Despite a long, varied and highly engaging solo career, Thurston Moore will forever be known as the primary vocalist and songwriter of one of the most influential bands of all time: Sonic Youth. Since their implosion in 2011, Moore has kept himself busy by replicating the sound and experimental edge of his old day job. His albums veer sharply between blasts of harsh metallic noise, to oddball indie rock, to studied, thoughtful folk – particularly on the Beck-assisted Demolished Thoughts.
However, the overwhelming feeling when listening to one of his solo albums is that they’re almost as good as listening to Sonic Youth, but they often seem to be missing something, or someone; Moore, Kim Gordon and Lee Ranaldo have never been as good apart as they were together.
With this new record, his seventh as a solo artist, Moore brings back his regular band: Deb Googe of My Bloody Valentine on bass and backing vocals, Jon Leidecker aka ‘Wobbly’ of Negativland on electronics, James Sedwards on guitar, and Sonic Youth’s Steve Shelley sharing drum duties with Jem Doulton. And it is the moment where he transcends his old band, making moves Sonic Youth would never have made. This is the first album in his solo discography that feels truly unique, original and distinct from the work he’s done before. It’s warmer, brighter and much more inviting than many of his previous albums, and it showcases an adventurous side to his songwriting that has lain dormant for some time. Put simply, it’s the best thing he’s done since 2002’s Murray Street.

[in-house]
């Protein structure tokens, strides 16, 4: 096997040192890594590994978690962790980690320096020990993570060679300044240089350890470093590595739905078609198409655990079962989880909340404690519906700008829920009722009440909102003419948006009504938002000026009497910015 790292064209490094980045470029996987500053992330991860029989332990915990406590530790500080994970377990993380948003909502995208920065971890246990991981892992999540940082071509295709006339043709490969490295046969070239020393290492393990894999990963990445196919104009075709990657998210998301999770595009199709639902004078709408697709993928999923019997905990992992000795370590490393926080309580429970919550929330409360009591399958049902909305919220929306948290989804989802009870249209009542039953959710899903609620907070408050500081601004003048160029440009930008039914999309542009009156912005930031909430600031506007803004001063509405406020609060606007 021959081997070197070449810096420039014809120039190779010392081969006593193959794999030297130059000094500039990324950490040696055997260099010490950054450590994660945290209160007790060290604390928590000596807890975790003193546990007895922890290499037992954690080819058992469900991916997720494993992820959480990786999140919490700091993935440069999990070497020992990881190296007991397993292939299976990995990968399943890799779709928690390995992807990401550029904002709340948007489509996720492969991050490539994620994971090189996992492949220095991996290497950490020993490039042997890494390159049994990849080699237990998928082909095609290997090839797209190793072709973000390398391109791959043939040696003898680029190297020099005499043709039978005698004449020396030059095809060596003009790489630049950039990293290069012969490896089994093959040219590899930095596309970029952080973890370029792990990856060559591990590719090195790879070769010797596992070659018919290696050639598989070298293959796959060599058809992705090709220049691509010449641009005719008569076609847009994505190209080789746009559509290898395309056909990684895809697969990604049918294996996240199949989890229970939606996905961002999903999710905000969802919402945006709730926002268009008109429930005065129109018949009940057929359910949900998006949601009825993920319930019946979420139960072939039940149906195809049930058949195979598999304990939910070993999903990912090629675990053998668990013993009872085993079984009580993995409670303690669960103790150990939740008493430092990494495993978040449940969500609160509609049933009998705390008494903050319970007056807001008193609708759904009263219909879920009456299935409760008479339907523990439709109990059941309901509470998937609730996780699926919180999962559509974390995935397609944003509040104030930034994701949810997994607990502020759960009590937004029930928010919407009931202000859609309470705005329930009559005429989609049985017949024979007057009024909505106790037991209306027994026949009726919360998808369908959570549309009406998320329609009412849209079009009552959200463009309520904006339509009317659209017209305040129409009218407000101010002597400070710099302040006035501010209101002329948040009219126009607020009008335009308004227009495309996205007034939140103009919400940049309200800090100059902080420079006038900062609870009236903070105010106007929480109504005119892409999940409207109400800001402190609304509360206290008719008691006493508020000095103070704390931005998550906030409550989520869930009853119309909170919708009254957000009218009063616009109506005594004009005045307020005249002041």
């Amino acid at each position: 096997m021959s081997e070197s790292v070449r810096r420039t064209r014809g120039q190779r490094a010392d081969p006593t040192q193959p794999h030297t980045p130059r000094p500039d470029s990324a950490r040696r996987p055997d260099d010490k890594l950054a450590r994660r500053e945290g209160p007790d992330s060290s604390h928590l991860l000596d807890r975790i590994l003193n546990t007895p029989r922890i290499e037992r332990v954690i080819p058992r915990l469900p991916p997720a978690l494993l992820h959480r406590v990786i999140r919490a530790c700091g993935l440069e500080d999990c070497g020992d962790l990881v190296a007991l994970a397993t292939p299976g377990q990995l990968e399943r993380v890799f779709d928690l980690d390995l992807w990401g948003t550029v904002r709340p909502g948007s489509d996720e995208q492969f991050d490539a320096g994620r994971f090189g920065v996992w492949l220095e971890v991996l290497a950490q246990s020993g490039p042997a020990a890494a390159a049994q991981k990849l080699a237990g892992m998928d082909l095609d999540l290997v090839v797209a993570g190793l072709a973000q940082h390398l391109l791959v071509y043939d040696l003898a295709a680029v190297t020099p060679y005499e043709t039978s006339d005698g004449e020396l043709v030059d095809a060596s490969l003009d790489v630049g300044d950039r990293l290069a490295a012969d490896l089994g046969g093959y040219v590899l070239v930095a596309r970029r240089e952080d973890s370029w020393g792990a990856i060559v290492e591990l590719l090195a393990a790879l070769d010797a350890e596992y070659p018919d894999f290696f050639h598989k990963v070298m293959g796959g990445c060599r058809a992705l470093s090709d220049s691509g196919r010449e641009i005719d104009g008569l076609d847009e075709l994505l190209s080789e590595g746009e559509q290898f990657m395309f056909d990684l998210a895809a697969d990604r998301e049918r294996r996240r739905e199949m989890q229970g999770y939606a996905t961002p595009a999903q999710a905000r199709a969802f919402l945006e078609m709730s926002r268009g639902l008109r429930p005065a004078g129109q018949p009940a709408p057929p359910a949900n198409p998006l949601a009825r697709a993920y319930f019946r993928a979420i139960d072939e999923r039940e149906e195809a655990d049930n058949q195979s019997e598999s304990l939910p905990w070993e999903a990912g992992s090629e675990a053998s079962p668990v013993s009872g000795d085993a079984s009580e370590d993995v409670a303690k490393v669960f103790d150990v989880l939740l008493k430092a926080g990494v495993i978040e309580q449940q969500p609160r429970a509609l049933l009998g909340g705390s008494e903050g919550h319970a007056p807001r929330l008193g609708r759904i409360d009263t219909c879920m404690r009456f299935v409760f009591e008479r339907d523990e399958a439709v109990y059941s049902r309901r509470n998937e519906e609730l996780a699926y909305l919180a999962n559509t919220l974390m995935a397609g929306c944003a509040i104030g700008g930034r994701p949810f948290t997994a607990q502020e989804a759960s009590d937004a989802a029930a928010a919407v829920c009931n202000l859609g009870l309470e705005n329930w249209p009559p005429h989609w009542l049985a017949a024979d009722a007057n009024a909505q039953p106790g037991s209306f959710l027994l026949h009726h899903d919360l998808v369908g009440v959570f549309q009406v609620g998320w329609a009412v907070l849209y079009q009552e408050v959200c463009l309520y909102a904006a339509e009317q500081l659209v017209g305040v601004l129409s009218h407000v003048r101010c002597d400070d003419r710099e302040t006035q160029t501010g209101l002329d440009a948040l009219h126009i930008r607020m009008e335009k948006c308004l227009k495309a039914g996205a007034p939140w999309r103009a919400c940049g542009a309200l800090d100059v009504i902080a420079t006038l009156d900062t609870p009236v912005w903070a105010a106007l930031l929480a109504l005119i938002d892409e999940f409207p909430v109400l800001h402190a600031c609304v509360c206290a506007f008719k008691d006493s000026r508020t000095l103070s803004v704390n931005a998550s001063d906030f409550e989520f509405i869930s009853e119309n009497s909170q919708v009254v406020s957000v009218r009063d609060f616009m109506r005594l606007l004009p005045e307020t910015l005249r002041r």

On the face of it, especially if you’re new to the Moore/Sonic Youth oeuvre, this might look like a large, unwieldy album – and that’s exactly what it is, stretching out its nine songs over two discs, with the longest track running to a monstrous 17 minutes. But this isn’t anything new for Moore: one of Sonic Youth’s most popular songs, The Diamond Sea, ran to nearly 20 minutes, as did a track on his first solo album from 1995.
The album opens with Hashish – a crunchy, shreddy guitar-led garage rocker that evokes Television in the way it unfolds, slowly yet steadily, into its final form. Then you’re hit with the sand-blasted, low-slung stoner grooves of Cantaloupe, and the true magic of By The Fire is revealed: there’s something for everyone. Moore then hits you with a pair of epics – the endlessly entertaining Breath, and the monstrous mermaid epic Siren. The former is a guided tour through Moore’s entire canon, touching base on soft instrumental passages and riotous guitar fireworks, while the latter teases and pokes and seduces you for over 12 minutes. The band are on unbelievable form here; the interplay between instruments is breathtaking.
When he does slow down to take a breath, on the beautifully sensual Dreamers Work and the supple grooves of album closer Venus, we see the true extent of Moore’s capabilities on display once again. It’s tempting to think of the solo albums of displaced band members as bank account-lining pension contributions, but Moore has really outdone himself with By The Fire.
At this point in his career, with his legacy assured and his fans hanging on his every release, Thurston Moore really doesn’t have to try this hard. But try he has, and By The Fire is all the better for it. It may not the best of all of the Sonic Youth solo albums – that dubious honour goes to Kim Gordon’s 2019 classic No Home Record – but it’s better than some actual Sonic Youth albums, and that alone makes it an essential listen. A thriller from the first second to the last.